Invisible Immigrants

by Ayano Tsukada

New York City is a city of minorities and immigrants. Unlike other cities like Los Angeles or Miami where one ethnic group makes up majority of the immigrant population, New York receives immigrants from all over the world. Their identities vary among the ethnic groups as well as within the groups. Here I would like to focus on second-generation Black Immigrants in New York City because they become invisible in two ways:

  1. The government does not track the second-generation of immigrants (They become Americans officially);
  2. The second-generation immigrants lack their parents’ distinctive accents and they look very similar to native-born Black American.

If they don’t tell their ethnicity, they can easily be seen as native-born Black Americans or act like native-born Black Americans.

But they don’t react to this situation in a same way. They adopt different types of racial and ethnic identities. Mary Waters, in her survey in New York City, found that there are three types of racial and ethnic identities adopted by Black immigrants: Black American identity; Ethnic or hyphenated national origin identity; and Immigrant identity. These identities are related to different perceptions and understandings of race relations and of opportunities in the United States. Second-generation immigrants with Black American Identity tend to see more racial discrimination and limits to opportunities for Blacks in the United States and disagree with parental judgements that there are strong differences between Black Americans and Immigrant Blacks. Those with Ethnic Identity tend to see more opportunities and rewards for individual effort and initiative and agree with their parents’ idea that Immigrant Blacks are better than Black Americans. Those with Immigrant Identity take a more neutral stance, but they are more like visible immigrants since they are likely to have immigrated recently and have distinctive accents and styles of clothing.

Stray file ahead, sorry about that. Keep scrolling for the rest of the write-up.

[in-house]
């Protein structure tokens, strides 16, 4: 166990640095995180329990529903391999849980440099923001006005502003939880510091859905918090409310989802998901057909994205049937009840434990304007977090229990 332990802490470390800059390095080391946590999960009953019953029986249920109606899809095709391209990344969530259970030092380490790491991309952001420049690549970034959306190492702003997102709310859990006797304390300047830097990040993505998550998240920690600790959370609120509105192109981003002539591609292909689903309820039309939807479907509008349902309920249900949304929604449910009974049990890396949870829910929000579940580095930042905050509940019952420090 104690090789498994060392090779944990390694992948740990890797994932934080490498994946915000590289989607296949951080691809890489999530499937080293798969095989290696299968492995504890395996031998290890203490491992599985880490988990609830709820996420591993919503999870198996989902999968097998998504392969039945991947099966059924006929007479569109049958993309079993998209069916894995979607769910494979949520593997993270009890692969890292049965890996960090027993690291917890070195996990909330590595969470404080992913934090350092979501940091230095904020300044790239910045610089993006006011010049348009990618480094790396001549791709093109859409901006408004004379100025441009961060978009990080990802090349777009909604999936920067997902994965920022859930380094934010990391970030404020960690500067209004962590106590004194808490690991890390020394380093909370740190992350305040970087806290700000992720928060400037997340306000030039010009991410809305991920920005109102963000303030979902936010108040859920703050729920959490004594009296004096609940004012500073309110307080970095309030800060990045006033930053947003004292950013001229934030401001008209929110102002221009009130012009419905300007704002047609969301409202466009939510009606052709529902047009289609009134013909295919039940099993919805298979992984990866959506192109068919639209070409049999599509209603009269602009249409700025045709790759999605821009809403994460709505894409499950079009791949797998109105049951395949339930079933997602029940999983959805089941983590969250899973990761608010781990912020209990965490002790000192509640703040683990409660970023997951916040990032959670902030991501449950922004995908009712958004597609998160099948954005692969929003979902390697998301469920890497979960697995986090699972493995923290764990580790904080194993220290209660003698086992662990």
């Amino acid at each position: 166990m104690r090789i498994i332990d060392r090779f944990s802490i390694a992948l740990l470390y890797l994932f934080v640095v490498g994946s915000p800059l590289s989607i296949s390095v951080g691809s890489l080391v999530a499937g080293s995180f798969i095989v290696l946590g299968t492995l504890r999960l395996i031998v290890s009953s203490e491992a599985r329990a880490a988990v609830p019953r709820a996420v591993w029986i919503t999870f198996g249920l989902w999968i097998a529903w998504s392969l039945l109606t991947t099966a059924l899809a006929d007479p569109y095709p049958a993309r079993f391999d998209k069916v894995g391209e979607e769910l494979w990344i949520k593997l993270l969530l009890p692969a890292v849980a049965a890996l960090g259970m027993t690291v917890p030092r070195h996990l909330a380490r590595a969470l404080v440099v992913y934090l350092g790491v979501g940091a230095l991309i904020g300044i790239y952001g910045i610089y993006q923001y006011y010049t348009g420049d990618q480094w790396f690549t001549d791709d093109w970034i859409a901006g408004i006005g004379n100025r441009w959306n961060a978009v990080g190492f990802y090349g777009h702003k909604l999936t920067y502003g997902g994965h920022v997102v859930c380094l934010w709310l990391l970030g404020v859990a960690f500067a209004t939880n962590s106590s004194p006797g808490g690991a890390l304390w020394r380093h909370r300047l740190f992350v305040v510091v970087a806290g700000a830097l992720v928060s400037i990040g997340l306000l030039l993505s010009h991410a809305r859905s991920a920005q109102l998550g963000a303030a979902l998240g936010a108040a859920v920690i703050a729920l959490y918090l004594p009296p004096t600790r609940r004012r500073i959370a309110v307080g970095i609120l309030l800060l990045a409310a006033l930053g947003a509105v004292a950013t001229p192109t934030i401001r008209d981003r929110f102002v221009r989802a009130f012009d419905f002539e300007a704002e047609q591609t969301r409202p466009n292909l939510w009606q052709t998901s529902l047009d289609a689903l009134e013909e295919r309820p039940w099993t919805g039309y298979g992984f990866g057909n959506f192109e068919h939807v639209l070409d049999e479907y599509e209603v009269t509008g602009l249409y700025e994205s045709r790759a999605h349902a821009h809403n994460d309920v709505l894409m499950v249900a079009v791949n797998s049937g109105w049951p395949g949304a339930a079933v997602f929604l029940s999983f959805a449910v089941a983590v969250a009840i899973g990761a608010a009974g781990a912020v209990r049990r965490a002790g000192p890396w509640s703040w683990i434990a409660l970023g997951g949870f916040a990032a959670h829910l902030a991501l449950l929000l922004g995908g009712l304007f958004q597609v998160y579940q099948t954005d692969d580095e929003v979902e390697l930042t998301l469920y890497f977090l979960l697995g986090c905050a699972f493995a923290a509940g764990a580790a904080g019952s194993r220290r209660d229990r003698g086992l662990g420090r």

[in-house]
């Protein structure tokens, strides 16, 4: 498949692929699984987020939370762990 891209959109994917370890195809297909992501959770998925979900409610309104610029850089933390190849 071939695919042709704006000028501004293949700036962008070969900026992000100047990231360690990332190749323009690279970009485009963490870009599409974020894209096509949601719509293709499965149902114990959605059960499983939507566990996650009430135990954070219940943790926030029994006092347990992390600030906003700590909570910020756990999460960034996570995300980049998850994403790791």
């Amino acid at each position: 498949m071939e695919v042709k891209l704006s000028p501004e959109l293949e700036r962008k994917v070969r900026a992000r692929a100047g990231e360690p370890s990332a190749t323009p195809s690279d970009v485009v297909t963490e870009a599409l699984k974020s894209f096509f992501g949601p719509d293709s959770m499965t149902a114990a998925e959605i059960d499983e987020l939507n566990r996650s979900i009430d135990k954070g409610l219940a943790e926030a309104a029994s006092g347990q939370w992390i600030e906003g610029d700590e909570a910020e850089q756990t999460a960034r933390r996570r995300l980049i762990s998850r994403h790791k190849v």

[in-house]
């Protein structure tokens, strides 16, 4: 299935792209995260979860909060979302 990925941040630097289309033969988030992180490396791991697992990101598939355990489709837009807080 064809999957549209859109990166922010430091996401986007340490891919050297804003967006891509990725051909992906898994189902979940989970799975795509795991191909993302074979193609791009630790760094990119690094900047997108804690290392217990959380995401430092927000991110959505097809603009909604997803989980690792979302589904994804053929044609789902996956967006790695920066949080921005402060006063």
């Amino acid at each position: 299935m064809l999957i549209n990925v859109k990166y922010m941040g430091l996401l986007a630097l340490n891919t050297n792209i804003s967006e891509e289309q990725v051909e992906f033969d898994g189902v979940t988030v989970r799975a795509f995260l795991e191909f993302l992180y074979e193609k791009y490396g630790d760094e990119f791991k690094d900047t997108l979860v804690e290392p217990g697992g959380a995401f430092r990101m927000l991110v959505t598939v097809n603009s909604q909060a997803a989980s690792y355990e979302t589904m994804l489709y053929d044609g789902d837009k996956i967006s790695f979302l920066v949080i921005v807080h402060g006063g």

The interesting fact revealed by Water’s study is that these second-generation immigrants are aware of the generalized negative view of Blacks in the United States and yet some choose to be part of them while others try hard to differentiate themselves from Black Americans. What we can see from the fact is that they are helping to maintain the structure of racism in the United States. Second-generation immigrants with Black American identity are doing so by accepting the stereotypes of Blacks and those with ethnic identity do so by differentiating themselves from Black Americans.

So they are not challenging the current system.

They are making racism and colourism in the United States craftier and more invisible.


Waters, Mary C. 1994. “Ethnic and Racial Identities of Second-generation Black Immigrants in New York City.” International Migration Review 28(4):795-820.